It’s too early in the season to catch many keeper flounder, but you can catch all the small male fish you want.  It appears they never migrated offshore, while most of the better females have not returned yet.

While they are picking up the occasional fish, overall the redfish and black drum bite has been slow inshore.  However, out at the reefs there are tons of black drum, black sea bass, and some weakfish.  There are also some sheepshead spawning out about three miles at reefs and structure.

February 21

After a warm spell the weather has gotten less pleasant again, and Captain J Baisch of Fishful Thinking Guide Service (843-902-0356) and Baisch Boys Bait and Tackle (843-651-1915) reports that fishing activity has been relatively light.

However, there are still a few big troutbeing caught at the tips of the jetties, as well as decent numbers of 14-15 inch fish inside Murrells Inlet.   Inside the inlet Captain J continues to look for a few things in finding the best spots, including current; laid-down shell or live shell bottom; and areas with sandy, 2-foot ripples where the trout can sit and have bait washed over their heads. A good depth range remains 4-10 feet, and trout can still be caught across the tide cycle.  Both live shrimp and grubs are working.

While catches have declined there are still some black drum being caught in the same areas as the trout, particularly around shell, with the more current the better for drum.  With pinfish gone Captain J is still fishing for them the same way one would fish for catfish, putting out a number of rods with cut shrimp on the bottom and waiting.  He is also doing some very light chumming up current with small pieces of shrimp.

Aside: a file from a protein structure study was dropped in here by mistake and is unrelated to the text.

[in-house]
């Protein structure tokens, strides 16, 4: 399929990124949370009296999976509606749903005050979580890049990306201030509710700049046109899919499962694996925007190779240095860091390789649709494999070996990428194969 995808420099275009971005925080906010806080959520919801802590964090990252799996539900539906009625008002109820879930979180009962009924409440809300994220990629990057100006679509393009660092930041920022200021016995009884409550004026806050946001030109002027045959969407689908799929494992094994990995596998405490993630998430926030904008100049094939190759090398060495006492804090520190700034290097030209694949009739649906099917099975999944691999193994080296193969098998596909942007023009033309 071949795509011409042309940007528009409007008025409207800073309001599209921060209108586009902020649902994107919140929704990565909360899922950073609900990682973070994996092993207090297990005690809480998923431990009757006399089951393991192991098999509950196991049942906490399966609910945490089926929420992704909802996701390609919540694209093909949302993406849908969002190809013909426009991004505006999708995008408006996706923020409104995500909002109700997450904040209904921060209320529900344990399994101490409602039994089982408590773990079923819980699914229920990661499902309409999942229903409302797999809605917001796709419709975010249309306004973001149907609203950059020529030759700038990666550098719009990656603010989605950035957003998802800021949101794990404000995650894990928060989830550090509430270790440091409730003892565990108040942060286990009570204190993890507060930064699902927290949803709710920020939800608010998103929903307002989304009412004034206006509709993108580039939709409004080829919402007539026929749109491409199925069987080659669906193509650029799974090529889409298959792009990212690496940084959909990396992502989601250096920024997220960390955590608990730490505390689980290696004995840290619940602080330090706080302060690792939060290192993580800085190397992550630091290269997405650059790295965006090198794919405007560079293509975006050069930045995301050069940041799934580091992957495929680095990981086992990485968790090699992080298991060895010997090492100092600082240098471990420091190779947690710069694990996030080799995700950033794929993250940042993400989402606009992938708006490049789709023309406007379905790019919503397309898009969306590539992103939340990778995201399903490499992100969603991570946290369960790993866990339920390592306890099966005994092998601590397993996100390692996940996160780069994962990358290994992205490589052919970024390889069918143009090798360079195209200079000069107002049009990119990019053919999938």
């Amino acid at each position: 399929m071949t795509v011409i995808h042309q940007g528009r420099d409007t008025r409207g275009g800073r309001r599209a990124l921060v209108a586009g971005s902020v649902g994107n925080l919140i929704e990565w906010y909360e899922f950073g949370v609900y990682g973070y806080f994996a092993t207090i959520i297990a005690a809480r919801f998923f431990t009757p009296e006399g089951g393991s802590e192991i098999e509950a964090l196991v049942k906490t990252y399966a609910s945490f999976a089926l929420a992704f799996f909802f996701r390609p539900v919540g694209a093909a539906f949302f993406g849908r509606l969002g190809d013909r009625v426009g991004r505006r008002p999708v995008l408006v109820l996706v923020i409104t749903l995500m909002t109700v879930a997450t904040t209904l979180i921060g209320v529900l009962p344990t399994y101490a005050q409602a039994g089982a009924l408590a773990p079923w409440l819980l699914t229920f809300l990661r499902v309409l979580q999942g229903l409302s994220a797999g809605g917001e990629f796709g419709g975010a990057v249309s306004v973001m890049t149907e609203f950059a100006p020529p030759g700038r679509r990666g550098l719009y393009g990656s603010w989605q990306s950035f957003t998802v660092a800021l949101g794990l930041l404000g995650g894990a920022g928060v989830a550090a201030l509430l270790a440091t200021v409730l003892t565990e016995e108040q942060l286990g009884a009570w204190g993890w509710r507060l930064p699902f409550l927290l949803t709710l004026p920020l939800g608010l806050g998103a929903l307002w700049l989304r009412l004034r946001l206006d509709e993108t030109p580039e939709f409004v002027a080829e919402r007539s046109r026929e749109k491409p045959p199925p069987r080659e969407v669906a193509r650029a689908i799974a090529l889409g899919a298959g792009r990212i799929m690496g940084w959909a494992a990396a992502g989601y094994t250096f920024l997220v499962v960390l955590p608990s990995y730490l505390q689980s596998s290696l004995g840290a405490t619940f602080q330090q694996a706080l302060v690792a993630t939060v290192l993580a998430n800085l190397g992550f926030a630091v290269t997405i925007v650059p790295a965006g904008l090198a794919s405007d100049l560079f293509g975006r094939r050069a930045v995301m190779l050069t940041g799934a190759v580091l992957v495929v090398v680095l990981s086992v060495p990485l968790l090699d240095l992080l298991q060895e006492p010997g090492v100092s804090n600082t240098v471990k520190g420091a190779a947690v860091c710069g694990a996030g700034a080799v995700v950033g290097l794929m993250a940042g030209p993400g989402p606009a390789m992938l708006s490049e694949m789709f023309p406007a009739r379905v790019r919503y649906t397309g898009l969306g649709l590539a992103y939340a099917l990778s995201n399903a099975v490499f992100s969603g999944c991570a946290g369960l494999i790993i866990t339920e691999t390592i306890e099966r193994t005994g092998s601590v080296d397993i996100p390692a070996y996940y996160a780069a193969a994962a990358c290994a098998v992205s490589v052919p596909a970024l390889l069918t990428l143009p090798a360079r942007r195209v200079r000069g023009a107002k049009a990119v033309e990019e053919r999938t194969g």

Catches of redfishhave really slowed down in Murrells Inlet, although around Georgetown in North Inlet as well as at the mouths of the old rice fields there have been some strong catches.

Some black drum have moved into the surf but overall surf fishing is pretty slow.

Nearshore at the 3-mile Reef Captain J has been surprised not to find sheepshead, and he can only speculate that water temperatures may have them a little further offshore to spawn.

January 24

Inshore water temperatures have dropped a couple of degrees to about 49 in the Murrells Inlet area, and the water remains very clear.

There have been some unpleasant fishing conditions recently, but Captain J Baisch of Fishful Thinking Guide Service (843-902-0356) and Baisch Boys Bait and Tackle (843-651-1915) reports that if anything the bite for big trout has gotten even better.  In the last week there have been some monster 25-inch fish caught.

While some fish can still be caught out at the tips of the jetties, the most and biggest fish have been caught inside Murrells Inlet either casting or trolling Mirrolures (“808” color: black back, gold side, orange belly) or grubs.

Inside the inlet Captain J continues to look for a few things in finding the best spots, including current (the bigger fish don’t mind fast-moving water); laid-down shell or live shell bottom; and areas with sandy, 2-foot ripples where the trout can sit and have bait washed over their heads.  A good depth range remains 4-10 feet, and trout can still be caught across the tide cycle.